Airbus and Boeing have both had issues with production deliveries, but Airbus has a double edged problem to deal with.
The heavily stressed HNA Group, that has buried itself under a $50 billion debt and is being made to sell at least $20 billion of its assets by the Chinese Government, is one customer from hell.
The company has a backlog of 7 A330ceo orders that Airbus chose to delay the production of, rather than pay for them itself and store them until HNA were ready. That in itself suggests Airbus aren’t expecting to get paid any time soon, if ever.
Airbus are saying little but it’s known that tense negotiations over the future orders – and those for the A350, are ongoing.
In some ways it works to Airbus advantage, because the company has production issues it’s unwilling to disclose on the A330ceo line.
The Emirates situation is quite different. Similar problems for Airbus exist with undisclosed production issues, but the future of the A380 may well be in serious doubt again.
Emirates and Airbus agreed to delay 12 A380’s in 2016 and have 6 delivered in 2018 and 6 more in 2019. However Emirates is struggling with over capacity, has laid up some aircraft, and a shortage of pilots has led it to cancel a substantial number of flights this year.
Emirates has also delayed accepting some of this years aircraft having only taken three of the six.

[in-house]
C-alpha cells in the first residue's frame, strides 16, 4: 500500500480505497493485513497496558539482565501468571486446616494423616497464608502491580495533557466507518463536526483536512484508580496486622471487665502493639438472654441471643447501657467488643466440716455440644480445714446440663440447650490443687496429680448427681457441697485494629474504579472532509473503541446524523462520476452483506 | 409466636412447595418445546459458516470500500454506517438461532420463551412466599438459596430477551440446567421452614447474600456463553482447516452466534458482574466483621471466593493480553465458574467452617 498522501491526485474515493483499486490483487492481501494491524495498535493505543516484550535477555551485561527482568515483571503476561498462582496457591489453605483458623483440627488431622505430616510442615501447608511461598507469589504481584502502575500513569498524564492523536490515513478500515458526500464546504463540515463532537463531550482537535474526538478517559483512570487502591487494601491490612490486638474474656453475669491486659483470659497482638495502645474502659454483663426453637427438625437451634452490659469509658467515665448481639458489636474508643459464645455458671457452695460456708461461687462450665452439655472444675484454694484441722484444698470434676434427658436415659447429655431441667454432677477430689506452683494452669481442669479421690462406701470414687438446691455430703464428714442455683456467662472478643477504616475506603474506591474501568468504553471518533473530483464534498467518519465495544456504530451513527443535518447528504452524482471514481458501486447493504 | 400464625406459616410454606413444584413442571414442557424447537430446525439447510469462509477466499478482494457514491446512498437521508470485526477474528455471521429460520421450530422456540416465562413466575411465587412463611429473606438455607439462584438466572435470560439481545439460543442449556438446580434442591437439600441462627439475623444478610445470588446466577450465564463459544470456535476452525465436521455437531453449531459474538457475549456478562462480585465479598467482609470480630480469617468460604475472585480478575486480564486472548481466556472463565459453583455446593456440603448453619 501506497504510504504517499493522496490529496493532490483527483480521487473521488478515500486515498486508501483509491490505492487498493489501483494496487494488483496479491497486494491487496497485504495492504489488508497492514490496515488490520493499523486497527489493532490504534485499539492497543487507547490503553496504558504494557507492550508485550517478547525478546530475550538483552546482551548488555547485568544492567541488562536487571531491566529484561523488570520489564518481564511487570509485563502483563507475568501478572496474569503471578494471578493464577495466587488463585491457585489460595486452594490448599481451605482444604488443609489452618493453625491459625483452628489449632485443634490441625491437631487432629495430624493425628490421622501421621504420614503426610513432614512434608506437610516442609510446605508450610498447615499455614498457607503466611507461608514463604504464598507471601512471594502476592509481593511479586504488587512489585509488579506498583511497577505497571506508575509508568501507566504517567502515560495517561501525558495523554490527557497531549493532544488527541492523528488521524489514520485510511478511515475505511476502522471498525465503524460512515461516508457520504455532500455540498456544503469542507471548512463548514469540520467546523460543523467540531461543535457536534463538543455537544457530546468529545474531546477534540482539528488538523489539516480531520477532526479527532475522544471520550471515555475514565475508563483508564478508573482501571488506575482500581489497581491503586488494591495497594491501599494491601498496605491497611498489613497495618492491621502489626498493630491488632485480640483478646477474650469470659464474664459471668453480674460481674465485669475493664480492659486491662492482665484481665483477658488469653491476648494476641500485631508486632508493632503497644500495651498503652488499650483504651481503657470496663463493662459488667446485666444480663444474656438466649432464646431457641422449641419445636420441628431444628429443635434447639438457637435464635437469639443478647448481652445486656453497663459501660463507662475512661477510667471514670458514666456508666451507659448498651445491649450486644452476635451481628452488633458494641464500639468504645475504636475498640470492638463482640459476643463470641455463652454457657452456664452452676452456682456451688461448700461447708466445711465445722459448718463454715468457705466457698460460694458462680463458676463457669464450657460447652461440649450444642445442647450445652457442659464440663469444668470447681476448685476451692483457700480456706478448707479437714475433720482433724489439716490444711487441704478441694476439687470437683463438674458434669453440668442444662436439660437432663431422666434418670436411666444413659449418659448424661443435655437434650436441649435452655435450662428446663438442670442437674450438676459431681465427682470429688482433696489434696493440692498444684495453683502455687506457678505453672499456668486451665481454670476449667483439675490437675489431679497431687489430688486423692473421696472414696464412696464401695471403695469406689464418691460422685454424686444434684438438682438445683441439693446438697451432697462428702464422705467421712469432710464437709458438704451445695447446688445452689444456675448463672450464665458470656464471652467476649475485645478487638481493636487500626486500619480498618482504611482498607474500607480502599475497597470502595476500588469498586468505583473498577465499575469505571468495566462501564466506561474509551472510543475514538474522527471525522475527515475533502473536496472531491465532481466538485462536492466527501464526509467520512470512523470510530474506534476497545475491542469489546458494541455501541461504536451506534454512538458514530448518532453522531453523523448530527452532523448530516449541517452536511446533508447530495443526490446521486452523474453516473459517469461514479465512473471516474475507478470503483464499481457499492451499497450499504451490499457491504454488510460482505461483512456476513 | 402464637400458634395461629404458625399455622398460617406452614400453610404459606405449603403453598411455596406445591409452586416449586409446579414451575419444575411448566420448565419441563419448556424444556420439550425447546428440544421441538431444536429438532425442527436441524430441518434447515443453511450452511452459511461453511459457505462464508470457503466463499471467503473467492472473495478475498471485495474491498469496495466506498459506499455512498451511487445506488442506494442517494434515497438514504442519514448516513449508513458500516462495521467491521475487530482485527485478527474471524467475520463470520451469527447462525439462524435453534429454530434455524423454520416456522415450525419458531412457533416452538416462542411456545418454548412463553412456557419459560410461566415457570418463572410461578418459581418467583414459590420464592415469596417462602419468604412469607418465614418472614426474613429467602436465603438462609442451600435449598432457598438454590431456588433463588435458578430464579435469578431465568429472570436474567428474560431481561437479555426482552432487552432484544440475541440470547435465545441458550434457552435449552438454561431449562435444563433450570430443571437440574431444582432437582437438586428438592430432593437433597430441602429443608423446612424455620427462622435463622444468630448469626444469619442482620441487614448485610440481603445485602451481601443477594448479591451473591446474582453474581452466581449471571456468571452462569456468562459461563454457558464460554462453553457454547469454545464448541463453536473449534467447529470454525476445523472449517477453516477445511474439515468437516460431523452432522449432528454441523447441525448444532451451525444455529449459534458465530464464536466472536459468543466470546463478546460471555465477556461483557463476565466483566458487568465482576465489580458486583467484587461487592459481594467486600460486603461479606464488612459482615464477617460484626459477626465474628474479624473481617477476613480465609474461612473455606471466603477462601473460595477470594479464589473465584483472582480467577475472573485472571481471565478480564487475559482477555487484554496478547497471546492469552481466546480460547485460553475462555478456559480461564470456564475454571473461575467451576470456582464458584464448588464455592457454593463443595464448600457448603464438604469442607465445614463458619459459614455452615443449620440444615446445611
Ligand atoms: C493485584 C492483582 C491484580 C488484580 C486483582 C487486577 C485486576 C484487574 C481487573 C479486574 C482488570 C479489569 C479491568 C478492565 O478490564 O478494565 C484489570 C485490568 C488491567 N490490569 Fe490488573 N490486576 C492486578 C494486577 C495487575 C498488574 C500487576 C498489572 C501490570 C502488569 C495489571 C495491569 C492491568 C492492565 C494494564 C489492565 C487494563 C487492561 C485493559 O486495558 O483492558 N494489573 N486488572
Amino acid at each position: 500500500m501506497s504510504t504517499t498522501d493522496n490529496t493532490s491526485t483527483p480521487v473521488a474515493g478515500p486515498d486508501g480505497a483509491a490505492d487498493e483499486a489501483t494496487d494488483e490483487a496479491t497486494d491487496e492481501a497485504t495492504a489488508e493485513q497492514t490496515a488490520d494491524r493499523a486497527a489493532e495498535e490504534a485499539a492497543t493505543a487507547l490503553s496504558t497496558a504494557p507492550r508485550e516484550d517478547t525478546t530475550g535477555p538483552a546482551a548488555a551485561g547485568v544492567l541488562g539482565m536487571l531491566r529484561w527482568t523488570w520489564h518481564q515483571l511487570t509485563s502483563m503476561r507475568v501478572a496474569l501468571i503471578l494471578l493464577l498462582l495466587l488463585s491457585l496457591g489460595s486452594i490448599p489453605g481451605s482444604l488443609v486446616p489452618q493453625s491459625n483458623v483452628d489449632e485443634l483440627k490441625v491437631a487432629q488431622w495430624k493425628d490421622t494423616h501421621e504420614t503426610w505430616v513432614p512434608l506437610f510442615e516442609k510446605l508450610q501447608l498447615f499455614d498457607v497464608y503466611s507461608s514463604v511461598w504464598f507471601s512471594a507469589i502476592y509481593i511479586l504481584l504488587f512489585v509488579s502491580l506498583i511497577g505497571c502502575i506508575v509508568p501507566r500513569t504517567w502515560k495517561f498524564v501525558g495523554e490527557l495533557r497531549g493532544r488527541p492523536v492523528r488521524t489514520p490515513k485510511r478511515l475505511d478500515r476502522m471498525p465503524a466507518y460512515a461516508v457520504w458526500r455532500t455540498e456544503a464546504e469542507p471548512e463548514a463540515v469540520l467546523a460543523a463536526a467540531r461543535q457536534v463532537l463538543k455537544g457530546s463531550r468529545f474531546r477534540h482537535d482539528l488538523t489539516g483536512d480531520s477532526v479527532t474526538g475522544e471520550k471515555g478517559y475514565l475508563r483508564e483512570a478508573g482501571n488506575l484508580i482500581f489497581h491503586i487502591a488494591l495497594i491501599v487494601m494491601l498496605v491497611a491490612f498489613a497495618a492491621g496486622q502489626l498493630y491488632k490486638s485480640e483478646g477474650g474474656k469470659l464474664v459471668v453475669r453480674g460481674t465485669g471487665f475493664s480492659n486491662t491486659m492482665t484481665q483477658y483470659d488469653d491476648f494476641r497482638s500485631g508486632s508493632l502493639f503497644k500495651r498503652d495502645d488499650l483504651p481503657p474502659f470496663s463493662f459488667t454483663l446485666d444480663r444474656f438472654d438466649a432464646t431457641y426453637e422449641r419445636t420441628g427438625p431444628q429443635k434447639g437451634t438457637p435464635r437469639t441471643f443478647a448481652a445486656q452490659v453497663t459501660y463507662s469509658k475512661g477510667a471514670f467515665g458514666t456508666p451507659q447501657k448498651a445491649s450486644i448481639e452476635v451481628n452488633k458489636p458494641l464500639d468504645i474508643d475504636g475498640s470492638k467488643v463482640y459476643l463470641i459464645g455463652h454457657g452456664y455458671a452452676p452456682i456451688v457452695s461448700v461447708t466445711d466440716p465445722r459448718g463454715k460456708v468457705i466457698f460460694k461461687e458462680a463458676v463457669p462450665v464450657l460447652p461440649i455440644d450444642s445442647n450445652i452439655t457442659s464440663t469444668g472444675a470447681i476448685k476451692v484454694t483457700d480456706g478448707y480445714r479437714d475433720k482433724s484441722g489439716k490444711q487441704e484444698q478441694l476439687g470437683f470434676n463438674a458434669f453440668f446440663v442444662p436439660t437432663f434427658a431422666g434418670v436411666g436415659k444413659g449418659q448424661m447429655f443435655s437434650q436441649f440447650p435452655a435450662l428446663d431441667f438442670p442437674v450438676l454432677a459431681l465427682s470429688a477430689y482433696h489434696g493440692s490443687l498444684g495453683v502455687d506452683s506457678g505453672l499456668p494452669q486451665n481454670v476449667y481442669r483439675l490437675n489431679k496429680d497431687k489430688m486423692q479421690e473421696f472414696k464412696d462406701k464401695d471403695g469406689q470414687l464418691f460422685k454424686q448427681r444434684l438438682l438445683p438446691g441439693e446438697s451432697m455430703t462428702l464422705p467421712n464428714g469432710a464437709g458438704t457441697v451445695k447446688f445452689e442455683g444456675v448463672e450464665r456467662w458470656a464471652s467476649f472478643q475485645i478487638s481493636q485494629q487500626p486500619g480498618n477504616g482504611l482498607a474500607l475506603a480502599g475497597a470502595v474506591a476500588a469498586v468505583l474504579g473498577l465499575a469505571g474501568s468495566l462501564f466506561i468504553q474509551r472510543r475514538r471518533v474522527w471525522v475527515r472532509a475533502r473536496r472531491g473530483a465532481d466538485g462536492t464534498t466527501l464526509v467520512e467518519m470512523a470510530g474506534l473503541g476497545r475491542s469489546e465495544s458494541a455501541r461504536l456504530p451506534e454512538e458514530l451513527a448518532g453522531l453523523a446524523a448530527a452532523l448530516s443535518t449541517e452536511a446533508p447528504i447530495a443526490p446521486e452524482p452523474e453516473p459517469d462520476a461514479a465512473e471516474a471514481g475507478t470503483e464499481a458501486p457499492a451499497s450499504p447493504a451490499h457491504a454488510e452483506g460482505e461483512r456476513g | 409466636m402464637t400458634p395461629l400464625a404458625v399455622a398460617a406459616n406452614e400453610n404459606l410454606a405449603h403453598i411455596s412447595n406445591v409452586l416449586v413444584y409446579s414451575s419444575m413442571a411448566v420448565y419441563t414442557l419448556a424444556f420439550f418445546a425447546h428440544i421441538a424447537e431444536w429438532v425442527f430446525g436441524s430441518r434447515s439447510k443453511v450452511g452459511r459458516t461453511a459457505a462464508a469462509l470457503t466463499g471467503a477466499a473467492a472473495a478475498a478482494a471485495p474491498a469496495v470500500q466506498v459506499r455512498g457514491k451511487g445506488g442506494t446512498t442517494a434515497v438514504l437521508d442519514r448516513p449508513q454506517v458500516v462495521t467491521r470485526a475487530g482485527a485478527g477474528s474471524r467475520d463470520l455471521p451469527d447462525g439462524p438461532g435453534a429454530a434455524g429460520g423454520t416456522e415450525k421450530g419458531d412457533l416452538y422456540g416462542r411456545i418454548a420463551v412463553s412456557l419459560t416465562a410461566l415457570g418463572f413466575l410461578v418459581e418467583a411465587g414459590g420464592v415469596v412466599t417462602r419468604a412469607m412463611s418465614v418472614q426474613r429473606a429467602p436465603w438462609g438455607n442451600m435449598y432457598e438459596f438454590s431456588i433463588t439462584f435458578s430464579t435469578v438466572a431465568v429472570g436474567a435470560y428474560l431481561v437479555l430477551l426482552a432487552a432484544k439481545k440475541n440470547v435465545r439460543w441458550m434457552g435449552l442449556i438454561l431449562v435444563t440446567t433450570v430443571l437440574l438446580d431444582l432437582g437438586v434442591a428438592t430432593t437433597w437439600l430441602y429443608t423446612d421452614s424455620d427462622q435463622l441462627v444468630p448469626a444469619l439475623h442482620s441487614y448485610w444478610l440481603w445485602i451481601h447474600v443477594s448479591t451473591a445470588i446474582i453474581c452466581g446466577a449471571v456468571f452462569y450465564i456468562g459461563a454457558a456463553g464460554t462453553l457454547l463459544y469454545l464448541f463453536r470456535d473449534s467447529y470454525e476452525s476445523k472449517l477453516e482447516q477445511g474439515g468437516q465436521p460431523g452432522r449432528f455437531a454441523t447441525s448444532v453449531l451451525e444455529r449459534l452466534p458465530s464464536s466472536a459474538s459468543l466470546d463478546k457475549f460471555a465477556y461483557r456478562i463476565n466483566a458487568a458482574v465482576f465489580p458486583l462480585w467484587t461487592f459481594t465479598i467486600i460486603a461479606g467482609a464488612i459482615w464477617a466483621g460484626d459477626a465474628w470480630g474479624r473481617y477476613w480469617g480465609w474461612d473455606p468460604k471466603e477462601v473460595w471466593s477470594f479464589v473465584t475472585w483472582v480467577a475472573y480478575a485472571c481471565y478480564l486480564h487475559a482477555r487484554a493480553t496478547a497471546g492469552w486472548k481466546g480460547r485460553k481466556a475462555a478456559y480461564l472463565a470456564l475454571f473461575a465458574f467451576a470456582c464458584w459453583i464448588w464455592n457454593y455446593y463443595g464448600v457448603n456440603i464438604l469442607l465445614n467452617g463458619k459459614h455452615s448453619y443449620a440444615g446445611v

The A380’s future was dependent on a 36 aircraft order from the airline that would keep the production line open until 2025-27. That however is said to be in jeopardy because Emirates is getting cold feet, and can’t find an engine supplier willing to provide the power on their terms, for a long enough lease and service contract.
You might think turning down engine orders is hardly good business, but suppliers are pushed to their limits and beyond with Neo, Max, 777-X, A350 and 787 orders of various types, and a difficult customer who doesn’t want to let them operate at a profit they need, is the last thing any of them want. Rolls Royce learnt the hard way how expensive it is to supply deals to Emirates and won’t do it again.
The consequences are that the A380 may once again, be on the chopping block. Times are changing, fuel costs are high and the end of an aviation boom cycle is approaching.